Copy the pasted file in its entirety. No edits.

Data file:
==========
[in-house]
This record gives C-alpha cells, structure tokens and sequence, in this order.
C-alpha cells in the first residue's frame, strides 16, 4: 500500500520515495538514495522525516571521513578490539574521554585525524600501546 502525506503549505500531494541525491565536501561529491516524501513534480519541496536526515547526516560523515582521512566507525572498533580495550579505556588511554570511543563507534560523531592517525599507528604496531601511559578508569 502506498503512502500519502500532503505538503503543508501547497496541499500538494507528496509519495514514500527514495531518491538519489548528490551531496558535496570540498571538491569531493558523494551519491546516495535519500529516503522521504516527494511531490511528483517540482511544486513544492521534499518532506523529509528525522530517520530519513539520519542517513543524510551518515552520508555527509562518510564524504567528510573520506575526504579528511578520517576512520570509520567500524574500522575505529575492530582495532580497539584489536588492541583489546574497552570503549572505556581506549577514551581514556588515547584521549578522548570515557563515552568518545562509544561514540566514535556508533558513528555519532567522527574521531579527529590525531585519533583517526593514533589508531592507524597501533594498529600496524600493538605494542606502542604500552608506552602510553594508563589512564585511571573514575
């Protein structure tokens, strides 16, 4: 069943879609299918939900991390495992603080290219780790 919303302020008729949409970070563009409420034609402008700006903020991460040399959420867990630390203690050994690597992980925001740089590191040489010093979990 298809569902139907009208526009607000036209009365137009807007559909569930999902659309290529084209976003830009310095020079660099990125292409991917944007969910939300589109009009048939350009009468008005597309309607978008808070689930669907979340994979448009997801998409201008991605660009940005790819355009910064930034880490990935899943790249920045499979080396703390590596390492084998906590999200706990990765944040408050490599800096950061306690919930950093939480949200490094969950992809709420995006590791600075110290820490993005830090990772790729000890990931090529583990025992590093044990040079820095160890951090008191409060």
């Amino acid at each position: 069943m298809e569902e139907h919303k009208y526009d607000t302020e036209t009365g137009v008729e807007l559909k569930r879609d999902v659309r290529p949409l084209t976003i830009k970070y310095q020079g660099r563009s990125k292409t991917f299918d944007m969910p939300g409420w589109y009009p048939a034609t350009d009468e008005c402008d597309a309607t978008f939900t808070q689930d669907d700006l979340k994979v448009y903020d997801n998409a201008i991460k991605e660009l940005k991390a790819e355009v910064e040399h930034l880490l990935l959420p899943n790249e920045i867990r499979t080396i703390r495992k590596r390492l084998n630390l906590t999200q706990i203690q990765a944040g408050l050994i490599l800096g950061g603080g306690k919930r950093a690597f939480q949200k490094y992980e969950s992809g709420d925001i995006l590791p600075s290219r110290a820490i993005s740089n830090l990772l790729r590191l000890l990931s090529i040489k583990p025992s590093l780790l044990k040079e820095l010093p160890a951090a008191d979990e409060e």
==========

[in-house]
This record gives C-alpha cells, structure tokens and sequence, in this order.
C-alpha cells in the first residue's frame, strides 16, 4: 500500500520515495538514495522525516571521513578490539574521554585525524600501546 502525506503549505500531494541525491565536501561529491516524501513534480519541496536526515547526516560523515582521512566507525572498533580495550579505556588511554570511543563507534560523531592517525599507528604496531601511559578508569 502506498503512502500519502500532503505538503503543508501547497496541499500538494507528496509519495514514500527514495531518491538519489548528490551531496558535496570540498571538491569531493558523494551519491546516495535519500529516503522521504516527494511531490511528483517540482511544486513544492521534499518532506523529509528525522530517520530519513539520519542517513543524510551518515552520508555527509562518510564524504567528510573520506575526504579528511578520517576512520570509520567500524574500522575505529575492530582495532580497539584489536588492541583489546574497552570503549572505556581506549577514551581514556588515547584521549578522548570515557563515552568518545562509544561514540566514535556508533558513528555519532567522527574521531579527529590525531585519533583517526593514533589508531592507524597501533594498529600496524600493538605494542606502542604500552608506552602510553594508563589512564585511571573514575
């Protein structure tokens, strides 16, 4: 069943879609299918939900991390495992603080290219780790 919303302020008729949409970070563009409420034609402008700006903020991460040399959420867990630390203690050994690597992980925001740089590191040489010093979990 298809569902139907009208526009607000036209009365137009807007559909569930999902659309290529084209976003830009310095020079660099990125292409991917944007969910939300589109009009048939350009009468008005597309309607978008808070689930669907979340994979448009997801998409201008991605660009940005790819355009910064930034880490990935899943790249920045499979080396703390590596390492084998906590999200706990990765944040408050490599800096950061306690919930950093939480949200490094969950992809709420995006590791600075110290820490993005830090990772790729000890990931090529583990025992590093044990040079820095160890951090008191409060």
């Amino acid at each position: 069943m298809e569902e139907h919303k009208y526009d607000t302020e036209t009365g137009v008729e807007l559909k569930r879609d999902v659309r290529p949409l084209t976003i830009k970070y310095q020079g660099r563009s990125k292409t991917f299918d944007m969910p939300g409420w589109y009009p048939a034609t350009d009468e008005c402008d597309a309607t978008f939900t808070q689930d669907d700006l979340k994979v448009y903020d997801n998409a201008i991460k991605e660009l940005k991390a790819e355009v910064e040399h930034l880490l990935l959420p899943n790249e920045i867990r499979t080396i703390r495992k590596r390492l084998n630390l906590t999200q706990i203690q990765a944040g408050l050994i490599l800096g950061g603080g306690k919930r950093a690597f939480q949200k490094y992980e969950s992809g709420d925001i995006l590791p600075s290219r110290a820490i993005s740089n830090l990772l790729r590191l000890l990931s090529i040489k583990p025992s590093l780790l044990k040079e820095l010093p160890a951090a008191d979990e409060e």